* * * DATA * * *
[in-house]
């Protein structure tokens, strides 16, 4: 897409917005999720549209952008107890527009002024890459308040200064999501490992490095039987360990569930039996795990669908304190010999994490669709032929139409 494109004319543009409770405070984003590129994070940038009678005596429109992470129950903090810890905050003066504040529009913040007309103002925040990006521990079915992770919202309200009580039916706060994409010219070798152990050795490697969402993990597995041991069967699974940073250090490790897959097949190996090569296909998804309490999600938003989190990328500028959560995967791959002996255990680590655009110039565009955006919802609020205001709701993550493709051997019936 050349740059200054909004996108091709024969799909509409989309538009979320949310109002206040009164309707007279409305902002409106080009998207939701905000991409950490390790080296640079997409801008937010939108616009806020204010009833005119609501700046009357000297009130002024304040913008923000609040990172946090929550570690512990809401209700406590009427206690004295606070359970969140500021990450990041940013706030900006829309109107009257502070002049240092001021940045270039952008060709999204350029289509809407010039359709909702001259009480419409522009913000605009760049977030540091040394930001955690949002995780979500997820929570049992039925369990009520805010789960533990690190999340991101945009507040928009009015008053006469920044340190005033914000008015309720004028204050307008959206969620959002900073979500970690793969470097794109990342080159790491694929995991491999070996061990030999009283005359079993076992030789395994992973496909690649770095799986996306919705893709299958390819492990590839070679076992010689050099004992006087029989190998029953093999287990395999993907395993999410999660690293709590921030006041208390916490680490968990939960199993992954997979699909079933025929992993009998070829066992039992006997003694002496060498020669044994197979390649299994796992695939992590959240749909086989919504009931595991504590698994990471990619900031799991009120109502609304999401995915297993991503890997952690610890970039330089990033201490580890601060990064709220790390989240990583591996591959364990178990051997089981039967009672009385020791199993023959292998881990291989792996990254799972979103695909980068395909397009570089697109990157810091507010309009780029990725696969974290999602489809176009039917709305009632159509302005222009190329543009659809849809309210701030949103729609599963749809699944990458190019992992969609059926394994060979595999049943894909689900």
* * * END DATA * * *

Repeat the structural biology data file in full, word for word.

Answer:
[in-house]
């Protein structure tokens, strides 16, 4: 897409917005999720549209952008107890527009002024890459308040200064999501490992490095039987360990569930039996795990669908304190010999994490669709032929139409 494109004319543009409770405070984003590129994070940038009678005596429109992470129950903090810890905050003066504040529009913040007309103002925040990006521990079915992770919202309200009580039916706060994409010219070798152990050795490697969402993990597995041991069967699974940073250090490790897959097949190996090569296909998804309490999600938003989190990328500028959560995967791959002996255990680590655009110039565009955006919802609020205001709701993550493709051997019936 050349740059200054909004996108091709024969799909509409989309538009979320949310109002206040009164309707007279409305902002409106080009998207939701905000991409950490390790080296640079997409801008937010939108616009806020204010009833005119609501700046009357000297009130002024304040913008923000609040990172946090929550570690512990809401209700406590009427206690004295606070359970969140500021990450990041940013706030900006829309109107009257502070002049240092001021940045270039952008060709999204350029289509809407010039359709909702001259009480419409522009913000605009760049977030540091040394930001955690949002995780979500997820929570049992039925369990009520805010789960533990690190999340991101945009507040928009009015008053006469920044340190005033914000008015309720004028204050307008959206969620959002900073979500970690793969470097794109990342080159790491694929995991491999070996061990030999009283005359079993076992030789395994992973496909690649770095799986996306919705893709299958390819492990590839070679076992010689050099004992006087029989190998029953093999287990395999993907395993999410999660690293709590921030006041208390916490680490968990939960199993992954997979699909079933025929992993009998070829066992039992006997003694002496060498020669044994197979390649299994796992695939992590959240749909086989919504009931595991504590698994990471990619900031799991009120109502609304999401995915297993991503890997952690610890970039330089990033201490580890601060990064709220790390989240990583591996591959364990178990051997089981039967009672009385020791199993023959292998881990291989792996990254799972979103695909980068395909397009570089697109990157810091507010309009780029990725696969974290999602489809176009039917709305009632159509302005222009190329543009659809849809309210701030949103729609599963749809699944990458190019992992969609059926394994060979595999049943894909689900």